;; between the caller and this application over **stdio**.
(define (loopInput)
  (execute-logic (read-line))
  (loopInput))
(loopInput)

The last four lines in the code above is just a loop that reads a line from standard input, and then calls our execute-logic function passing the data received. This is the only boilerplate needed by our application code.

Your logic can do whatever it wants with the input data and then just print the result to standard output. Here we just use the display function to print the input to standard output.

Wrapper code in Node.js

Update@2017-10-18: I created an npm package to significantly reduce the boilerplate code shown below, so after you have read this article and understood how the solution works, use the package AWS-lambda-binary in your production Lambda functions.

The wrapper code will be a bit longer but still remains very simple to understand.

const child_process = require('child_process');
const readline = require('readline');

/****************************
 * START OF WRAPPER CODE
 ****************************/
const execPath = './application';

let proc = initProc(execPath);

function initProc(options) {
    options = options || {};
    const p = child_process.spawn(execPath);

    // Add your own custom handler if you want to handle the errors differently.
    p.stderr.on('data', (err) => {
        console.error('proc stderr: ', err);
    });

    // You might want to use ```exit``` event instead of ```close``` if you don't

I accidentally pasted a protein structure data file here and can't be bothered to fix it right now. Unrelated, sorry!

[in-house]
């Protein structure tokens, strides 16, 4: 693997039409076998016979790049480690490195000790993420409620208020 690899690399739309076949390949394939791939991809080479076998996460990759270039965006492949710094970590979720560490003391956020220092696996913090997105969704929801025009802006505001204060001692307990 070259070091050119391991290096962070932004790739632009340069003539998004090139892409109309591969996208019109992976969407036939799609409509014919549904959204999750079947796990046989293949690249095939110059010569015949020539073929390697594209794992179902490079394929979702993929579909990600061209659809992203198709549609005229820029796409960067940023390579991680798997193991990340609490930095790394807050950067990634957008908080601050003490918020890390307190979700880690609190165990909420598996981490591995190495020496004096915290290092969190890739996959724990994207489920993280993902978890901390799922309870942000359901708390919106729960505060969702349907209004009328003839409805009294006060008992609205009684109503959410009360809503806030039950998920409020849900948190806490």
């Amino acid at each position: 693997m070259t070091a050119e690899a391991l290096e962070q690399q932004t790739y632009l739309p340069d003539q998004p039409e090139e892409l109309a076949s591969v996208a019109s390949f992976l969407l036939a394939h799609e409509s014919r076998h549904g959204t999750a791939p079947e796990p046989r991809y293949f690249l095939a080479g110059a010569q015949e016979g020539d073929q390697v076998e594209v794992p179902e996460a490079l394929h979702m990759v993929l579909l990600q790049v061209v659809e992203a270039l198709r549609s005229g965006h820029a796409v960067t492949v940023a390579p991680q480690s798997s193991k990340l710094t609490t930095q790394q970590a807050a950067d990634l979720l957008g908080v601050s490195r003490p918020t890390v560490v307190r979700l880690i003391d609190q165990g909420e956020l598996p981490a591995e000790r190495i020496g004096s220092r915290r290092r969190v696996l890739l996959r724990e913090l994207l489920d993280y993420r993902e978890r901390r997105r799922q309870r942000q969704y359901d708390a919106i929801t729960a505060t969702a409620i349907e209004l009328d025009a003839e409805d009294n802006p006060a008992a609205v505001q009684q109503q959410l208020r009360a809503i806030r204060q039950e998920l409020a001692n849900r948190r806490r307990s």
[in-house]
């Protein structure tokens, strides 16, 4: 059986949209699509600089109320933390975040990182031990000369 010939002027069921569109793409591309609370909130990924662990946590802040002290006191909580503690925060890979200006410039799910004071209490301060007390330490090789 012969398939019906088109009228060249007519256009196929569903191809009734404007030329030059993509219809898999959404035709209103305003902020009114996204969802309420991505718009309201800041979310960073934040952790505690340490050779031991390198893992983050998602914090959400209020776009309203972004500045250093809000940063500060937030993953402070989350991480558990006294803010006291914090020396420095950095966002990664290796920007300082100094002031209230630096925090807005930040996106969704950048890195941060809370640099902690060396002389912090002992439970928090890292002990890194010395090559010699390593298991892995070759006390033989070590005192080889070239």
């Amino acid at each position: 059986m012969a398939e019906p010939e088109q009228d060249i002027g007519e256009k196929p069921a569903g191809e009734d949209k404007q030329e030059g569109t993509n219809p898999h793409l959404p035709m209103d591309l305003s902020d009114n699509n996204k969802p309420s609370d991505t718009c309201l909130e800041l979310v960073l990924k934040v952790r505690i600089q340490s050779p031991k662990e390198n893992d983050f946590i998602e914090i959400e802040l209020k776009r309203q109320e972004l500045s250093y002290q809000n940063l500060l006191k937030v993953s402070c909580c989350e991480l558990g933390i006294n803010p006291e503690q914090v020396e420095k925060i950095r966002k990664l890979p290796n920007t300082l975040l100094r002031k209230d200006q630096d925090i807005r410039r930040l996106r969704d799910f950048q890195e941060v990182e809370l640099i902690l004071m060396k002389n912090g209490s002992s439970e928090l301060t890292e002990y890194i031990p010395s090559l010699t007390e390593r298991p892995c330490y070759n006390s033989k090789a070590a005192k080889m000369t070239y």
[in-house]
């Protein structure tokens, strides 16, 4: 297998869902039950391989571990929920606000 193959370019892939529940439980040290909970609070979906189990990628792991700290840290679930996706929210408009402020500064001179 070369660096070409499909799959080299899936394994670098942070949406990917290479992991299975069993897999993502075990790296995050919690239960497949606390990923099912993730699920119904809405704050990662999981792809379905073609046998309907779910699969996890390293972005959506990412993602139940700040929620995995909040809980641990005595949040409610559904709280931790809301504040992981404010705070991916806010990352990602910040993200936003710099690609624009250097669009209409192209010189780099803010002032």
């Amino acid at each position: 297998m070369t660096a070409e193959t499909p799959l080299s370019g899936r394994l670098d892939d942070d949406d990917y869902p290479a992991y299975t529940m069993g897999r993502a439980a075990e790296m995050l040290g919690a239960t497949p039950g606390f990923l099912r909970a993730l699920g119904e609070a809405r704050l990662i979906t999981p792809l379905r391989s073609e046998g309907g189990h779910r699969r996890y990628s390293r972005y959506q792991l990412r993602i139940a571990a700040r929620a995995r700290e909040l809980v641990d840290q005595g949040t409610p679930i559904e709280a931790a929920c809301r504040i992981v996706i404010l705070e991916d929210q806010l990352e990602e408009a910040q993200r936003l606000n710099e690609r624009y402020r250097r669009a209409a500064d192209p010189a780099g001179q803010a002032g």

// care about the ```stdio streams``` of the subprocess.
    // https://nodejs.org/api/child_process.html#child_process_event_close
    // https://nodejs.org/api/child_process.html#child_process_event_exit
    p.on('close', function (code) {
        if (code !== 0) {
            console.error(new Error(`Process closed with code: ${code}`));
        }
        const {handlerProcCloseCallback} = proc;
        proc = null;
        if (handlerProcCloseCallback) {
            handlerProcCloseCallback(code);
        }
    });

    // This is the part that you get the result back from your Racket application
    // I prefer to receive lines back from the application for simplicity
    // so I use https://nodejs.org/api/readline.html#readline_event_line
    // but you can adapt this to use binary data as well, exactly like we did with
    // `stderr` above.
    const rl = readline.createInterface({ input: p.stdin, output: p.stdout });